VANCOUVER, BC / ACCESSWIRE / December 17, 2020 / Northern Dynasty Minerals Ltd. (TSX:NDM)(NYSE American:NAK) (“Northern Dynasty” or the “Company”) believes the US Army Corps of Engineers’ (“USACE”) perfunctory rejection last month of the Compensatory Mitigation Plan (“CMP”) submitted for Alaska’s Pebble Project is emblematic of the lead federal agency’s recent permitting decision at Pebble, arguing it is contrary to law, unprecedented in Alaska and unsupported by the administrative record.
Northern Dynasty’s 100%-owned, US-based subsidiary Pebble Limited Partnership (the “Pebble Partnership”) is preparing a ‘request for appeal’ (“RFA”) with respect to the USACE’s November 25, 2020 issuance of a negative Record of Decision (“ROD”) for the proposed copper-gold-molybdenum-silver-rhenium mine. To be submitted in January 2021, the Pebble Partnership’s RFA is expected to argue, among other things, that the USACE’s mitigation requirements for Pebble are contrary to policy and precedent in Alaska, and the agency’s rejection of its CMP is both procedurally and substantively invalid.
“The US Army Corps of Engineers issued a finding this summer that Pebble would cause ‘significant degradation’ to aquatic resources in the project area, and on that basis issued mitigation requirements that were both extreme and unprecedented in Alaska,” said Northern Dynasty President & CEO Ron Thiessen. “Although we believe the USACE’s ‘significant degradation’ finding to be contrary to law and unsupported by the administrative record as established by the Environmental Impact Statement (“EIS”), we set out in good faith to meet their demand for in-kind and in-watershed mitigation at a very high and unprecedented ratio for Alaska – and after a tremendous amount of professional effort and investment, we did it.
“For the USACE to summarily reject a CMP that is directly responsive to its requirements, to do it on the basis of what we believe to be largely minor and arbitrary deficiencies and without giving the proponent an opportunity to respond to those alleged deficiencies or otherwise amend its application is, we believe, without precedent in the long history of responsible resource development in Alaska.”
The Pebble Project as proposed would directly or indirectly impact 3,650 acres of wetlands and other water bodies, as well as 185 miles of streams. To compensate for these impacts, the Pebble Partnership proposed the creation of a 112,445 acre Koktuli Conservation Area (“KCA”) on state-owned land in the Koktuli watershed – thereby preserving 27,886 acres of wetlands, 1,174 acres of other waters and 814 miles (1,967 acres) of streams in the immediate vicinity of the Pebble Project.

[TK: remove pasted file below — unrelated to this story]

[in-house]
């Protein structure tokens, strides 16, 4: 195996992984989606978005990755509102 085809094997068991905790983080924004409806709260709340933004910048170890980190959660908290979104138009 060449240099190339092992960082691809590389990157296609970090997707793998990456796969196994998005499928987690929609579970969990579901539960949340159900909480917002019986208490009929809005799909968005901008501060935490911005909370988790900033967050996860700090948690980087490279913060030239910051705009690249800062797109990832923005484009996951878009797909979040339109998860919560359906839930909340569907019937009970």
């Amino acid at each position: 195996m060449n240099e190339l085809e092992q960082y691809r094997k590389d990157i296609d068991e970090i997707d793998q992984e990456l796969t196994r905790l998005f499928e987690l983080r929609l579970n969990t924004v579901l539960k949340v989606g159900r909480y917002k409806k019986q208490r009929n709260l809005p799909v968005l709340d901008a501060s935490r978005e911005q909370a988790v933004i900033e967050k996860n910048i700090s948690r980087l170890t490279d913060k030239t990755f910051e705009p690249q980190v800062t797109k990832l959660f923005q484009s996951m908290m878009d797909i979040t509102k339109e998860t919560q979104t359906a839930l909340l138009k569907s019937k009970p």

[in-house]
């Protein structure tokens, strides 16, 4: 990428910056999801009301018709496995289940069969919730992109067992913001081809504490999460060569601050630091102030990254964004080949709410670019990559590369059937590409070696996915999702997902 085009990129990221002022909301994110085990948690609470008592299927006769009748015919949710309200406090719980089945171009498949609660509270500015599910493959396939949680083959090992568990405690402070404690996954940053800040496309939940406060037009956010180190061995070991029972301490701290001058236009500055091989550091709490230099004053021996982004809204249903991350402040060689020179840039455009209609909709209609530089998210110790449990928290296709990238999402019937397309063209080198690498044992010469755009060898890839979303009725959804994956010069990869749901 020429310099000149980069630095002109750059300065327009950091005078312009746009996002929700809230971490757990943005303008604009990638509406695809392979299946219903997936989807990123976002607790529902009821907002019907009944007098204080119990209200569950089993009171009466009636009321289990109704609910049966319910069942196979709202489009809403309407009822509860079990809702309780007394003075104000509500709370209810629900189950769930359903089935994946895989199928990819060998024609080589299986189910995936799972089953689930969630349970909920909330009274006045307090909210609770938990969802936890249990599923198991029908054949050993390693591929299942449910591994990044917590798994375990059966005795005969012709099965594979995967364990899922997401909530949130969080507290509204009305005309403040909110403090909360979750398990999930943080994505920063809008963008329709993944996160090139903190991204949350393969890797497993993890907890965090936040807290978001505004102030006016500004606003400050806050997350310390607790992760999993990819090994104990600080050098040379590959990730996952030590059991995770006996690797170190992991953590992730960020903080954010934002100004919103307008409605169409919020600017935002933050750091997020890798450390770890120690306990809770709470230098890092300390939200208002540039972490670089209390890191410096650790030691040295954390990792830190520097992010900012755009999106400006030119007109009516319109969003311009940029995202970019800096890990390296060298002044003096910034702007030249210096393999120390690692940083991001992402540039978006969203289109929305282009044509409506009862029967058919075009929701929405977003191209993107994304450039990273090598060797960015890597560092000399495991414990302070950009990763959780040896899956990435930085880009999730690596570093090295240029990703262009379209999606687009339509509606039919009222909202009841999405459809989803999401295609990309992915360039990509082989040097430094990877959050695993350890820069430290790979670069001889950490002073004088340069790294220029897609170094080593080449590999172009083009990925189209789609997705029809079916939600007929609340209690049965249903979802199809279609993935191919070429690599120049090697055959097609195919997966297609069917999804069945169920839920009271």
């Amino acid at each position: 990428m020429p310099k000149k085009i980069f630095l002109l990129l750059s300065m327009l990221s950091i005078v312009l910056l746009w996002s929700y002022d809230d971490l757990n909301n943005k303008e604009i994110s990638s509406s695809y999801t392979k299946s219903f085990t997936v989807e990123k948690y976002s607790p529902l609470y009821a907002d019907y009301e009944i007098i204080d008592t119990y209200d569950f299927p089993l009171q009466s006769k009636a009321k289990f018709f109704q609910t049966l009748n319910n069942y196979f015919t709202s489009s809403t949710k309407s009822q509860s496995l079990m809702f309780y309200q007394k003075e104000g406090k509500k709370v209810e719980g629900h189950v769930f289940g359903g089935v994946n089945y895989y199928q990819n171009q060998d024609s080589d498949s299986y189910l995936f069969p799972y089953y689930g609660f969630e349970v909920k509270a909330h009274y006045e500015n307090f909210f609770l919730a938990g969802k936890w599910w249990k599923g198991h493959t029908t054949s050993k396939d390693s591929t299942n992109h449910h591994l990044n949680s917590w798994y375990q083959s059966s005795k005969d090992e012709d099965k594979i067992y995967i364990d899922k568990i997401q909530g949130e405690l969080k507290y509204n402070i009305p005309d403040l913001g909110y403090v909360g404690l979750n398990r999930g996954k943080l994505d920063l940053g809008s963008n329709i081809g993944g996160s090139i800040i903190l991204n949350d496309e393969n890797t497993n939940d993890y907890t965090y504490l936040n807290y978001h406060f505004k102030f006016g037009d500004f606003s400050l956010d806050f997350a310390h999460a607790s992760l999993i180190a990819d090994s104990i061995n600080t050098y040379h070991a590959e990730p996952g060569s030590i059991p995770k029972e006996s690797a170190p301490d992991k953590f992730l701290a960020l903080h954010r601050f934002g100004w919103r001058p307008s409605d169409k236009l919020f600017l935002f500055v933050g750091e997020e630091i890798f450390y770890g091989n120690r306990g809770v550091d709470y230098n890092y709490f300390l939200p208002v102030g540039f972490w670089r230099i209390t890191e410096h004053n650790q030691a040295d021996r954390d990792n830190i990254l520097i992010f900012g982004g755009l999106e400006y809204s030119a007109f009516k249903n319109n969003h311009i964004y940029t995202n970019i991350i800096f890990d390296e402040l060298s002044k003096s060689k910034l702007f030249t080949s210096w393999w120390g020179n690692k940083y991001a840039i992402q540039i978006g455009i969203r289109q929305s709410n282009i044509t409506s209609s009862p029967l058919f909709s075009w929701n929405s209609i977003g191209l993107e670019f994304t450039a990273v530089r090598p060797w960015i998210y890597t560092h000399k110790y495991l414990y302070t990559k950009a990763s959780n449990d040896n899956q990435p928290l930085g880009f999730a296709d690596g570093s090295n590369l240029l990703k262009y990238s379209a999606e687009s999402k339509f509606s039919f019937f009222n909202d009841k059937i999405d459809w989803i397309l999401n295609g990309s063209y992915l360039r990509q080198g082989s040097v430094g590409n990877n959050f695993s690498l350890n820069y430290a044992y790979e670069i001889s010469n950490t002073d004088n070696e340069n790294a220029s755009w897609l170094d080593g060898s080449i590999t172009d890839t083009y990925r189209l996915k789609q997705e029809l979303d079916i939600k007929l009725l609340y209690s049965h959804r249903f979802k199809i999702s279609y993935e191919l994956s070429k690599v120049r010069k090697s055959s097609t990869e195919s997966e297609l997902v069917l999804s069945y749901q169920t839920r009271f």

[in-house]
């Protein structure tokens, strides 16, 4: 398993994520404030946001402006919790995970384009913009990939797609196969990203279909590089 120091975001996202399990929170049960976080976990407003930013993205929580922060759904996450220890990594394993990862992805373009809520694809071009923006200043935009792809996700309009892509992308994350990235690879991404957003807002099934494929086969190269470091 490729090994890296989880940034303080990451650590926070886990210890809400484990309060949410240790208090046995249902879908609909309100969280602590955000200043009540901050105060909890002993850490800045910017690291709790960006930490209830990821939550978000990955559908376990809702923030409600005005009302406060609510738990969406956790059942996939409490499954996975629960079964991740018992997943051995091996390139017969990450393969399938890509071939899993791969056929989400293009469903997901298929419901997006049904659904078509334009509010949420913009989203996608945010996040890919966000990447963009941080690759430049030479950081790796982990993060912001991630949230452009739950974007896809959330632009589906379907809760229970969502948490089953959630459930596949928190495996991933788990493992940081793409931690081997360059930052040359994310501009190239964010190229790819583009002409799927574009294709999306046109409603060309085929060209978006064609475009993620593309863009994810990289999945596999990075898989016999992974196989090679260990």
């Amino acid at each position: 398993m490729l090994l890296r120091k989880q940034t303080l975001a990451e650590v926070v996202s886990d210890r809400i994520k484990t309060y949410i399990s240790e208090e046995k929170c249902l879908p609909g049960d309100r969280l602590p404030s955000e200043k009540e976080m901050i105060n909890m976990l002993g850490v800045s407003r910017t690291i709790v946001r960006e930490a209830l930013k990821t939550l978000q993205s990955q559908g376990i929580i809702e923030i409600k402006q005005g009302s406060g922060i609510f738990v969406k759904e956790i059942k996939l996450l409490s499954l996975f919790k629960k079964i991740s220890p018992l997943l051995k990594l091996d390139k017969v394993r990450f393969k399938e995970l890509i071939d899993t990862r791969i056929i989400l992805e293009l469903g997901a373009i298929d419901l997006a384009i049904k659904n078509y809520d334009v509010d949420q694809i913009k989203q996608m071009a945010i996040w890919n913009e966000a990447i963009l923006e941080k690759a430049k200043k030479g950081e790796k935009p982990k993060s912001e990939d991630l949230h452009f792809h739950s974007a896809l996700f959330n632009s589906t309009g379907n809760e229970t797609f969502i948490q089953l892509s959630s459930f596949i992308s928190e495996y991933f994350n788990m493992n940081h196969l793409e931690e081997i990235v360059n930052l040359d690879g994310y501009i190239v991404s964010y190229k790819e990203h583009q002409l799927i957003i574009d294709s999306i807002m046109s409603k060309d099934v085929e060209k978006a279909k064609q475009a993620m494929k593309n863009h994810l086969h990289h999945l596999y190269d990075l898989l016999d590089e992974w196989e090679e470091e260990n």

The Pebble Partnership’s CMP was prepared in collaboration with HDR Alaska – the leading aquatic resources consulting firm in Alaska, whose experience spans the preparation of dozens of Clean Water Act-compliant compensatory mitigation plans for oil and gas, mining and other resource and infrastructure development projects in the state. Upon receiving the USACE’s mitigation demands, more than 20 wetland professionals and support staff were mobilized into a fly-in field camp in the Koktuli watershed this summer to map wetlands and waterbodies throughout the 112,445-acre Koktuli watershed conservation area and otherwise generate the technical data required to submit a compliant CMP.
More than 1,000 person-days of field work were spent this summer gathering baseline data and other technical information to meet the USACE’s mitigation requirements. In addition, the Pebble Partnership met with USACE officials to confirm its view that the proposed mitigation area would meet the USACE’s stated requirements for in-watershed and in-kind mitigation.
“We expended considerable financial and professional resources delivering exactly what the US Army Corps asked us to deliver on compensatory mitigation,” Thiessen said.
“I am very confident in saying I believe our CMP is both compliant with the Clean Water Act and fully responsive to the Corps’ demand. So we were shocked when they found our plan to be non-compliant, and even more so that they didn’t provide any opportunity to respond to alleged deficiencies.”
Thiessen said Northern Dynasty and the Pebble Partnership believe the vast majority of CMP deficiencies identified by the USACE after a negative ROD for the Pebble Project was announced are minor and arbitrary – including many implementation and documentation steps that are conventionally addressed after federal permits are issued. He noted that many of the USACE’s objections to Pebble’s CMP are contradicted by its acceptance of CMPs submitted for other Alaska-based resource development projects.
Although the Pebble Partnership met with USACE officials with respect to its proposed mitigation plan several times before submitting a final CMP, it claims the lead federal regulator never raised many of the objections that later became the basis for its rejection of the plan.
For instance, the USACE claimed in its rationale for finding Pebble’s CMP ‘non-compliant’ that the proponent failed to compensate for port-site impacts. In fact, the Pebble Partnership’s CMP clearly proposes to mitigate for the port site through inclusion of additional acres in the KCA.
“That the USACE never afforded Pebble an opportunity to respond to these minor gaps or to amend its CMP submission to address them is, in our view, procedurally invalid and incorrect,” Thiessen said. “It was our belief when we submitted the CMP that we’d met the regulatory requirements under the Clean Water Act and that remains our belief today.”